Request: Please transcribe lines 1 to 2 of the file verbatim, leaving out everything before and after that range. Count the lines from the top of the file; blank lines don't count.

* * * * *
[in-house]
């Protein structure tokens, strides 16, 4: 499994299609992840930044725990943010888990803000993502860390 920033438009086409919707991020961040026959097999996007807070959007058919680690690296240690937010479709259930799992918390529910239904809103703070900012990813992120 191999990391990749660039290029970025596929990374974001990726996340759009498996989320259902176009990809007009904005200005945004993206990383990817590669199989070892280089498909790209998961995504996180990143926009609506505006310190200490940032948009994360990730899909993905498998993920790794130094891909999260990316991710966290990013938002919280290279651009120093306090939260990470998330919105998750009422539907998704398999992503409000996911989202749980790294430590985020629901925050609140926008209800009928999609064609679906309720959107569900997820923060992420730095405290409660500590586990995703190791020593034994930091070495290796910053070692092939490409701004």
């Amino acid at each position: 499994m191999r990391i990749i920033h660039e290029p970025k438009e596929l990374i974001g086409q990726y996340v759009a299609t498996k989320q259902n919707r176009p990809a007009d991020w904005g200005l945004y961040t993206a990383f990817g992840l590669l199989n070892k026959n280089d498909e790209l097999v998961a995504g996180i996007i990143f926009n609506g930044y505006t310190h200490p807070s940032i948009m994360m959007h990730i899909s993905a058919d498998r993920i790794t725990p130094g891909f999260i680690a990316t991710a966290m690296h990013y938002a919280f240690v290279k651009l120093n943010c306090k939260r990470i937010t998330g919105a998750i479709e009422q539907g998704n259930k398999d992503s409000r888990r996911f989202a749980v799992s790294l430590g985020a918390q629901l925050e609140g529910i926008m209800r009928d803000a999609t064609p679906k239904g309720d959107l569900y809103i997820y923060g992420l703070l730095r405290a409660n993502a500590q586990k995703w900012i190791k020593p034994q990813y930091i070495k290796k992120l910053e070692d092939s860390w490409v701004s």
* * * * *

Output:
[in-house]
């Protein structure tokens, strides 16, 4: 499994299609992840930044725990943010888990803000993502860390 920033438009086409919707991020961040026959097999996007807070959007058919680690690296240690937010479709259930799992918390529910239904809103703070900012990813992120 191999990391990749660039290029970025596929990374974001990726996340759009498996989320259902176009990809007009904005200005945004993206990383990817590669199989070892280089498909790209998961995504996180990143926009609506505006310190200490940032948009994360990730899909993905498998993920790794130094891909999260990316991710966290990013938002919280290279651009120093306090939260990470998330919105998750009422539907998704398999992503409000996911989202749980790294430590985020629901925050609140926008209800009928999609064609679906309720959107569900997820923060992420730095405290409660500590586990995703190791020593034994930091070495290796910053070692092939490409701004």